1 October 2019
A large group of backyarders and shack-dwellers from different Cape Town townships, who call themselves Singabalapha or “we belong here”, have occupied a vacant property that belongs to the Cape Peninsula Organisation for the Aged (CPOA). They have declared that they intend to stay there until the government provides them with alternative accommodation.
A spokesperson for the group, Barbara Vuza, told GroundUp that most of their members have been living in shacks and backyard structures for years, even though most have long been on housing waiting lists. The organisation’s members are fed up with living under these conditions, she said, and when they saw a property in Cape Town’s suburb of Observatory which had been vacant since February they decided to seize the opportunity and take occupation of what was clearly an unused building.
She said as a former combatant in APLA during the struggle against apartheid: “We learned to grab what we need when we had to. We don’t want to do this, but we had to grab this opportunity.”
On 21 September, two weeks after the occupation began, the CPOA visited Arcadia Place. The organisation confirmed in a statement that its management had “engaged directly with the occupiers at Arcadia Place” and had explained that the building needed to be demolished because it was unsafe and also that the intention was to “rebuild Arcadia as a new welfare retirement home”.
The CEO of CPOA, Dr Michael Zipp, was present at this meeting, where the CPOA explained that it is a non-profit company that provides low-cost “welfare homes” to the elderly with the help of a government subsidy.
According to Vuza, it was a fairly amicable discussion in which the CEO expressed his reluctance to evict the occupiers. It appears all parties agreed that when it comes to affordable housing “the government had failed everybody”.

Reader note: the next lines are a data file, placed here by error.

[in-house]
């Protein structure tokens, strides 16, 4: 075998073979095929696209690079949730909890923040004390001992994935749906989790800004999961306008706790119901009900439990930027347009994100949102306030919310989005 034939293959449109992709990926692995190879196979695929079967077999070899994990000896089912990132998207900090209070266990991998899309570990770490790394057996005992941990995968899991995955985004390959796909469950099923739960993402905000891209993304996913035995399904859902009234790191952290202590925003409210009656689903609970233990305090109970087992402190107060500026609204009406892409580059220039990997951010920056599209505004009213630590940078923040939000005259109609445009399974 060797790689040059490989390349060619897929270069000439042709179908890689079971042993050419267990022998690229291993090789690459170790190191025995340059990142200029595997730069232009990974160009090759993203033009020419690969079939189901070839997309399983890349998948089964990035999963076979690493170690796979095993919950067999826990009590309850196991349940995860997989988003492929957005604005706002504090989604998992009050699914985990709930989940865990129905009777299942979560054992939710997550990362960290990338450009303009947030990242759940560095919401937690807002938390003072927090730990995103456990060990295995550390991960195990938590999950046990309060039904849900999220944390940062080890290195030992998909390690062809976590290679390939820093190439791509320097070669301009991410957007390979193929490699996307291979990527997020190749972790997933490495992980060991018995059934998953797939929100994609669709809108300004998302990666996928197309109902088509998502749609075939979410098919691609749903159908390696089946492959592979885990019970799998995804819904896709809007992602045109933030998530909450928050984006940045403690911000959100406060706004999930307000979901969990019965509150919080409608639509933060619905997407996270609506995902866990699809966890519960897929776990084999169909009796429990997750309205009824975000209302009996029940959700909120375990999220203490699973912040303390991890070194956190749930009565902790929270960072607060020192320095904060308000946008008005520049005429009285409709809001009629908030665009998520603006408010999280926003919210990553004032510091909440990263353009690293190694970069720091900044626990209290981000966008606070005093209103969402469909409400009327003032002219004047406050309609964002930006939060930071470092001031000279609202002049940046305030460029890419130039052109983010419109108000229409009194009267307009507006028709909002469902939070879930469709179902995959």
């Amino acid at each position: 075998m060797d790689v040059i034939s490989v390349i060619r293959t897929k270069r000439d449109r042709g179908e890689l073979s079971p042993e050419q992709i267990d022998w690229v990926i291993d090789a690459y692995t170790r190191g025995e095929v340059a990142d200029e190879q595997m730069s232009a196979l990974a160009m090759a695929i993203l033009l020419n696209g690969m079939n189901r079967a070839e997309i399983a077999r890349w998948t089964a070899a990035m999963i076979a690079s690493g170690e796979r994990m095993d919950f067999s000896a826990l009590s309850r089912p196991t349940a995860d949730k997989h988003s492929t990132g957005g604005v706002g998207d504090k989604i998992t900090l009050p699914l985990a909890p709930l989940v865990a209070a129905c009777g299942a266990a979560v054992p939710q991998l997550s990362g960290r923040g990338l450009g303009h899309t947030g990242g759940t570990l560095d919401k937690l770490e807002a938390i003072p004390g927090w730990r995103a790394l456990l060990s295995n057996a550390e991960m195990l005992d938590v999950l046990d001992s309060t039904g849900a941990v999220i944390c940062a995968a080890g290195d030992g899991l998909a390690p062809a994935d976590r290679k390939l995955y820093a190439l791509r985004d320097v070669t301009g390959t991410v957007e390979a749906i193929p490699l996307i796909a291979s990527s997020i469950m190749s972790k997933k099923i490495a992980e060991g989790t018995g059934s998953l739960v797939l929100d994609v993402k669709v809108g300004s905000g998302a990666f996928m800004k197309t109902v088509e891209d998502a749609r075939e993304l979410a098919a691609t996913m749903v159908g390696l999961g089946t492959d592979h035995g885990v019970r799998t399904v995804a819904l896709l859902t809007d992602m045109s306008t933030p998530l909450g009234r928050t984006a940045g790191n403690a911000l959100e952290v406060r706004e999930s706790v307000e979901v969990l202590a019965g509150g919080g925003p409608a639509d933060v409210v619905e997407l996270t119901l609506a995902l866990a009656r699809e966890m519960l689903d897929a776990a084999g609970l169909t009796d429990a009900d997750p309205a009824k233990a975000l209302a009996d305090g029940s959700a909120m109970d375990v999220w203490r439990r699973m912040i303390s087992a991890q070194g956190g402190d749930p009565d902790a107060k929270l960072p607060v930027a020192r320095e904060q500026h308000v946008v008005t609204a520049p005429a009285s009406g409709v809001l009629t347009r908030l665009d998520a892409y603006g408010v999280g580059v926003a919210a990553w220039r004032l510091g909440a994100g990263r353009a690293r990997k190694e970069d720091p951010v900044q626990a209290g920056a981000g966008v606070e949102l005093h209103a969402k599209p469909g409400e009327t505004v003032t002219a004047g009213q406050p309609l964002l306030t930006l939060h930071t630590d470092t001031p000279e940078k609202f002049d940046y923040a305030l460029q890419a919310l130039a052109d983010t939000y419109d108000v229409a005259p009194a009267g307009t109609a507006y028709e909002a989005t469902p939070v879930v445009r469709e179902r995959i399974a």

Zipp said in a later statement: “CPOA has promised the Arcadia residents that they can return to their home in Observatory once Arcadia has been rebuilt. CPOA is committed to provide safe housing to those older retirees who do not have the financial means to adequately care for themselves in old age.”
In its media statement the CPOA confirms that “the occupiers responded that they would not leave the building until alternative accommodation was offered by the government”. The occupants themselves told GroundUp that they were there to stay and had no intention of leaving.
The day after the meeting, a Sunday, CPOA made an urgent application to the High Court where the presiding judge granted an eviction order. A lawyer mandated by the occupiers responded with an equally urgent application for an interdict to suspend the eviction, which was granted. CPOA and the occupiers are now preparing for the next High Court hearing at which this will be challenged by CPOA.
The occupiers’ lawyer could not be reached for comment, but neither parties dispute the sequence of events.
Vuza said that Sheriff visited the premises ordering the occupiers to vacate within 24 hours. He only left when Vuza showed him the latest court order suspending the eviction. However, it is alleged by the occupiers that the very next day armed guards from a private security company entered the premises, milling about for approximately half an hour before departing having taken no action. It is not known whether they were called in by the new partial owner of the property or the CPOA.
One occupant expressed indignation at what was considered to be an unnecessary show of force. “They had guns, which looked like AK47s, and there were children around.” (The company had not responded to our questions by the time of publication.)
Vuza described how the occupants, now estimated at more than 200, slipped onto the premises in small groups, unnoticed – or perhaps deliberately ignored – by building security staff. The illegal occupants kept a low profile and it took about two weeks before their occupation came to the attention of CPOA authorities.
Singabalapa added that they had made a point of inviting the homeless who live on the streets of Cape Town city centre and who have recently been attracting police attention and fined for “obstructing pedestrian traffic” and breaking similar by-laws.
Hopefuls looking for a place to stay continue to arrive, but are told the home has reached its capacity. Their names are recorded on a waiting list, managed by Vuza and the committee, in case vacancies arise.